U.K. nuclear and gas generators have been put on alert after offshore wind showed it could beat them on price this week.
“Today’s results mean that both onshore and offshore wind are cheaper than gas and nuclear,” said Hugh McNeal, chief executive of the U.K. renewable energy trade association RenewableUK, following the outcome of competitive auctions, which yielded record-low prices.
Two offshore wind projects, Hornsea 2 and Moray, emerged with a price of just £57.50 (USD $76.34) per megawatt-hour, while a third, Triton Knoll, came in at £74.75 ($99.22).
The prices, down by as much as 51 percent compared to the average in the U.K.’s last subsidy round in 2015, were cheaper than the levelized cost of gas, based on figures from the U.K. Department of Business, Energy and Industrial Strategy (BEIS), RenewableUK said in a statement.
They also undercut the cost of new nuclear power, which in the U.K. is pegged at £92.50 ($122.75) per megawatt-hour under a "contracts for difference" agreement for Hinkley Point C, a 3.2-gigawatt nuclear project planned for the southwest of the country.
“The cost to the U.K. taxpayer of subsidizing offshore [wind farms] has plummeted by more than 50 percent and is now well below the price the government has guaranteed to the developers of the contentious Hinkley Point nuclear power plant in Somerset,” wrote the Financial Times.
The report also noted that Hinkley Point C’s strike price is rising with inflation and has been guaranteed for 35 years from when the plant enters operation. The offshore wind contracts, in contrast, are for 15 years.
The news prompted nuclear firms to rush out statements in defense of their technology, emphasizing the fact that offshore wind cannot guarantee generation during low-wind periods.
The French utility EDF, which is tasked with developing Hinkley Point C, said new nuclear “remains competitive for consumers who face extra costs in providing backup power when the wind doesn’t blow or the sun doesn’t shine.”
And Rolls-Royce added that "the small modular nuclear reactor being developed by its consortium could deliver power at £60 [$79.63] per megawatt-hour,” Reuters reported.
Hornsea 2, Moray and Triton Knoll were among 11 projects selected by BEIS to provide more than 3 gigawatts of new generation capacity from less-established renewable energy technologies, including tidal and biomass. The auction excluded solar and onshore wind.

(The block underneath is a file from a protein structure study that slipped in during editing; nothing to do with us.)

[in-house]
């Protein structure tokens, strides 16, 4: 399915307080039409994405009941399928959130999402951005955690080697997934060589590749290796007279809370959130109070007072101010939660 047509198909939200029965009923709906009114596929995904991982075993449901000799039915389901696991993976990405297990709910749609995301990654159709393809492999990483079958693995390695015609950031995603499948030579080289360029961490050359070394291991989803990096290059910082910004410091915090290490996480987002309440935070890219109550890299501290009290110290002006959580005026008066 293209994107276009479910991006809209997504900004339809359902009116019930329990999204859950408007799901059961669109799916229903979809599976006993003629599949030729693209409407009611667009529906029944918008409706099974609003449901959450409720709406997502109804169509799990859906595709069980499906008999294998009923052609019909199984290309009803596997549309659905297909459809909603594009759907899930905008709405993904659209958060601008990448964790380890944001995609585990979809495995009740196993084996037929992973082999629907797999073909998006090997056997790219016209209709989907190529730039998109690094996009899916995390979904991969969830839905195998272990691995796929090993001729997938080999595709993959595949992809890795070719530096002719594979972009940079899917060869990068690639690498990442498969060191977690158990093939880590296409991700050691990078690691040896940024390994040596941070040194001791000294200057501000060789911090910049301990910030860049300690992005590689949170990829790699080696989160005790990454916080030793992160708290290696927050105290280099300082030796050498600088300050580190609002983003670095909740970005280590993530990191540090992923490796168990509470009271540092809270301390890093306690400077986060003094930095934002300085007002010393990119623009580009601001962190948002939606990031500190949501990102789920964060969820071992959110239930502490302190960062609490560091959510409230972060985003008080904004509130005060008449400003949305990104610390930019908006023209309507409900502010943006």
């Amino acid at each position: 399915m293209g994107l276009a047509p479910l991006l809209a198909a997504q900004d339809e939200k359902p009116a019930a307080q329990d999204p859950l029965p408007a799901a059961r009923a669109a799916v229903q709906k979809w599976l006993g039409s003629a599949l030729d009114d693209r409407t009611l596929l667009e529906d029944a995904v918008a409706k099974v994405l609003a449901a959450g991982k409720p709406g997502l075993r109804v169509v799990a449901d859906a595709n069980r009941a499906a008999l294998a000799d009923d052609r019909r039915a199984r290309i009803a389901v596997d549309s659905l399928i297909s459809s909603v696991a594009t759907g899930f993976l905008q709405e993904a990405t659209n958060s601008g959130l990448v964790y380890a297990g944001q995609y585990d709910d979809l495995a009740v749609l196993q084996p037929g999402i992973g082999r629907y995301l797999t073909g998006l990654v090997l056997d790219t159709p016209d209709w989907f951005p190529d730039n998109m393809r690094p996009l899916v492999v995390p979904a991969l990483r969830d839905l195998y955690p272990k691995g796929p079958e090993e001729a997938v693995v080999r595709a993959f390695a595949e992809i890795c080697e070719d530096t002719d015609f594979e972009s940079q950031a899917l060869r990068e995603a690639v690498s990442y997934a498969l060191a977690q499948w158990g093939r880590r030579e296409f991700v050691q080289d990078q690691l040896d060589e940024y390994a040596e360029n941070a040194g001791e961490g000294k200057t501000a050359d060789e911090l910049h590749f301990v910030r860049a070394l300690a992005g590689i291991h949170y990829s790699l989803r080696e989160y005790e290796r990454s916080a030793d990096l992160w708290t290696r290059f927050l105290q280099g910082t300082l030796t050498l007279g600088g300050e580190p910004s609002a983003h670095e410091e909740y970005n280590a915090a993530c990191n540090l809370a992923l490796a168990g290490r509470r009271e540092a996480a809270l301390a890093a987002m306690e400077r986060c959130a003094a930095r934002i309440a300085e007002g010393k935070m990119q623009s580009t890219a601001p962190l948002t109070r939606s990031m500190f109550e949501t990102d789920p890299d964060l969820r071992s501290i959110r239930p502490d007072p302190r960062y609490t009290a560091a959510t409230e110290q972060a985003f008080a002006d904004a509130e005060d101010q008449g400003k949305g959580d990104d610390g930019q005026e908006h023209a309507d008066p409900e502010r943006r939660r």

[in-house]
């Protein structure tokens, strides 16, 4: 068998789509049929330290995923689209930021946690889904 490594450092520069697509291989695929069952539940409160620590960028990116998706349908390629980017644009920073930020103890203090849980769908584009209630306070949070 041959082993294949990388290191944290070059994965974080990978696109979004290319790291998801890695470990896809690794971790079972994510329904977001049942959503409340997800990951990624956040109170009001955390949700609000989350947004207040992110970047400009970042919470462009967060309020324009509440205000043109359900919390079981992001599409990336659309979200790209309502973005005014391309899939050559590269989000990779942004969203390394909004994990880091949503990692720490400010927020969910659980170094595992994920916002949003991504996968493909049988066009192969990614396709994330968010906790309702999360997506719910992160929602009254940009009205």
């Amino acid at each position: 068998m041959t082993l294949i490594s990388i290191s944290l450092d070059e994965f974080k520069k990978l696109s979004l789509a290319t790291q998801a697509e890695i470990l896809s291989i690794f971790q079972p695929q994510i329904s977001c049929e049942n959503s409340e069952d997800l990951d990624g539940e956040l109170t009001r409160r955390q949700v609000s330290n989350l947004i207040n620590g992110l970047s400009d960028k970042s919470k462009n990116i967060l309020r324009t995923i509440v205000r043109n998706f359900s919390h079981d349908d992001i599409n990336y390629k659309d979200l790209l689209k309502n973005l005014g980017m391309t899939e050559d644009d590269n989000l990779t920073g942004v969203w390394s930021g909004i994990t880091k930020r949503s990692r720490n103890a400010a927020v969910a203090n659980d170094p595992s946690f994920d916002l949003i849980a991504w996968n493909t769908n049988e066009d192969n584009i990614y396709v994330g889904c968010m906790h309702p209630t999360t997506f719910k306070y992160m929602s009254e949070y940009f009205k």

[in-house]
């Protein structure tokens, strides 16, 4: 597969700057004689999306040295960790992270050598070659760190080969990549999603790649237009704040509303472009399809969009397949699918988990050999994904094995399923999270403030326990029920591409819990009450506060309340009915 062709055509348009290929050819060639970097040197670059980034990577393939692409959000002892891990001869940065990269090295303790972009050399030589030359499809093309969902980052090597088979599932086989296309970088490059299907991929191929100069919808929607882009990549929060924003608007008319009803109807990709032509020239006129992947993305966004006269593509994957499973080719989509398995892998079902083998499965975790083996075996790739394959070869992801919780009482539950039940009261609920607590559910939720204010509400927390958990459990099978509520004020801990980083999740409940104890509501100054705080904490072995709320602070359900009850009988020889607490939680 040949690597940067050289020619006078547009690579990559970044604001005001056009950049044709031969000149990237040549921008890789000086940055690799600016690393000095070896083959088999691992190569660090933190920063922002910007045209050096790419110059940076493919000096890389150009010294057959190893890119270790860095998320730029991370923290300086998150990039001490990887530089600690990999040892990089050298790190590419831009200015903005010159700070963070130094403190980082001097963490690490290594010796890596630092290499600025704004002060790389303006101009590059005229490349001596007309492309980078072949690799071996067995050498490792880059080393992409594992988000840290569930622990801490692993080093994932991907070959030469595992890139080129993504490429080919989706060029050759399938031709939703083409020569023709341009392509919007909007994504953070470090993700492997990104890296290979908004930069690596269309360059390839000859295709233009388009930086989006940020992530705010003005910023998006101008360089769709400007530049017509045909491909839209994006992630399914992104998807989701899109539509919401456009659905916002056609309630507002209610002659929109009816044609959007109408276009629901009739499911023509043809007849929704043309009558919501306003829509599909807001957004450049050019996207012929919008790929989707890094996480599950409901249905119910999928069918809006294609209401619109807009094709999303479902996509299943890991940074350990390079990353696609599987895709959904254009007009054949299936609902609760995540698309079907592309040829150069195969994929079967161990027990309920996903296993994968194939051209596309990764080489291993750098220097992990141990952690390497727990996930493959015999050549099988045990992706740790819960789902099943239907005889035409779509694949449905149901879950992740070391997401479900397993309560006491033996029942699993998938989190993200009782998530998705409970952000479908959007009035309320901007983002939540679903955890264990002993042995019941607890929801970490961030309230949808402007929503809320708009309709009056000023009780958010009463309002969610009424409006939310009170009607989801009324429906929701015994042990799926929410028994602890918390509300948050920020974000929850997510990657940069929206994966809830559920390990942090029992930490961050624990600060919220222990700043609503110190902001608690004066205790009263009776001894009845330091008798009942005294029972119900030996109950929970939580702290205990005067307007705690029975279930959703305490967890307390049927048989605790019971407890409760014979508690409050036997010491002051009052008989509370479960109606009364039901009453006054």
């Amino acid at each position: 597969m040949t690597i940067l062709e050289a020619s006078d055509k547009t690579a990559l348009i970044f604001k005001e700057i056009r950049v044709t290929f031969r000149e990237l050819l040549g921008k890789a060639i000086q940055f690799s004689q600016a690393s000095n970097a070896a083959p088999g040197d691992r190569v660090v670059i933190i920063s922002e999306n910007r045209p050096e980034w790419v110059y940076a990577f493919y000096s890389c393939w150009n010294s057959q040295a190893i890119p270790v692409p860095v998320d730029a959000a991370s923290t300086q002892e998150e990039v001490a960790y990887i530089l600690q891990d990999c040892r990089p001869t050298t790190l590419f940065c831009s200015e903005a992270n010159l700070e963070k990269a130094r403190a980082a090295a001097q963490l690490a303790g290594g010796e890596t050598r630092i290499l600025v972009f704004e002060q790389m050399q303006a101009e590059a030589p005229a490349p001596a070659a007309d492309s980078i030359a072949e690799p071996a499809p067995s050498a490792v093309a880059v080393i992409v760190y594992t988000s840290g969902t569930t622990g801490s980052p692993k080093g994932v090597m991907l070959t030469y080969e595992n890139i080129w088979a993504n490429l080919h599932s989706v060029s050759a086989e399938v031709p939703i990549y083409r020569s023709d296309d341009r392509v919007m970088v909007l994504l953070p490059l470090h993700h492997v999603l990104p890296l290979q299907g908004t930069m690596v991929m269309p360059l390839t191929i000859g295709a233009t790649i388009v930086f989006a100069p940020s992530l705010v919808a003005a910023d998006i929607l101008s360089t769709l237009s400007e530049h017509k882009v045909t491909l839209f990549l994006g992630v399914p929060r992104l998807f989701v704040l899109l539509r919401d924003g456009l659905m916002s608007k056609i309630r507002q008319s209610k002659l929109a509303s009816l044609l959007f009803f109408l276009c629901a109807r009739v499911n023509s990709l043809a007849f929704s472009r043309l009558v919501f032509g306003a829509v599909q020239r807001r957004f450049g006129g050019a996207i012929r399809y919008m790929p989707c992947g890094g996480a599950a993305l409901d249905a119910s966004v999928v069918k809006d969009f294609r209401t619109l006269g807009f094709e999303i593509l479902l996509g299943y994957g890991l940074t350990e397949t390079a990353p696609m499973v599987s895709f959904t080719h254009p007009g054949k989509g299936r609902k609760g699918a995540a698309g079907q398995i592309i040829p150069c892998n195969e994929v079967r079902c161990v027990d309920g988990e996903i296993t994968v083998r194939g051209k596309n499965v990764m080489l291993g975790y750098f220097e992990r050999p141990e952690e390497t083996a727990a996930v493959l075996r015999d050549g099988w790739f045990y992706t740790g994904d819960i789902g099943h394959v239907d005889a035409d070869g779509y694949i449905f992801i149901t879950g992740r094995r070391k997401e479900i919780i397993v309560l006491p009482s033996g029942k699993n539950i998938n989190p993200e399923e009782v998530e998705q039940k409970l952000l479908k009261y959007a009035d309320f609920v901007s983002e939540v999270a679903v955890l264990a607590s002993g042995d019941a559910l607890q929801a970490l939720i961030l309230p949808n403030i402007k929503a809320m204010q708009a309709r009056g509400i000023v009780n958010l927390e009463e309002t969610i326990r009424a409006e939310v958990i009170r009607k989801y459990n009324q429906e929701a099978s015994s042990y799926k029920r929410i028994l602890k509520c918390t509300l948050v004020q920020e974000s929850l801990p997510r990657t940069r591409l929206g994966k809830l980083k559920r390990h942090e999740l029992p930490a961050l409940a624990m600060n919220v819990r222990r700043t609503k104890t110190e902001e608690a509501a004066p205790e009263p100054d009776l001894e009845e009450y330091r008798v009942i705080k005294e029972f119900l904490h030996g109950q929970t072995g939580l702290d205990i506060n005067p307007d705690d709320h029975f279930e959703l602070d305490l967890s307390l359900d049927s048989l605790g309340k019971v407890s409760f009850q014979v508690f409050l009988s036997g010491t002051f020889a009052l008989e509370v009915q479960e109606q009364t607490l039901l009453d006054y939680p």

Dong Energy is set to develop Hornsea 2 off the coast of Yorkshire, and EDPR and Engie are due to build the Moray project off the northeast coast. Both projects are scheduled to come on-line during 2022 and 2023.
Innogy and Statkraft, meanwhile, will develop Triton Knoll off the coast of Lincolnshire with a slightly shorter timeline, coming on-line around 2021 or 2022.
In a press statement, Richard Harrington, Minister for Energy and Industry, highlighted the importance of offshore wind within the U.K.’s industrial strategy.
“We’ve placed clean growth at the heart of the industrial strategy to unlock opportunities across the country, while cutting carbon emissions,” he said. “The offshore wind sector alone will invest £17.5 billion [$23.23 billion] in the U.K. up to 2021 and thousands of new jobs in British businesses will be created by the projects announced today.”
Rhodri James, manager for policy and innovation at The Carbon Trust, which leads the U.K.’s Offshore Wind Accelerator research and development program, said “people are still trying to put their jaws back in place” after the outcome of the auction.
The U.K. price cuts, which follow the emergence of "subsidy-free" projects in Germany earlier this year, could prompt interest in developing offshore wind worldwide, he said.
“What you would hope is that future governments would support a further build-out of offshore wind,” James told GTM. “I think we’ll see more emerging markets showing interest. And you’d like to see the U.K. government increasing their targets for the technology.”
But another Carbon Trust expert, offshore wind associate Michael Stephenson, warned that offshore wind is in danger of becoming a victim of its own success.
“Obviously, the prices are really good,” he said, “but the prices are predicated on further innovation and further hard work.”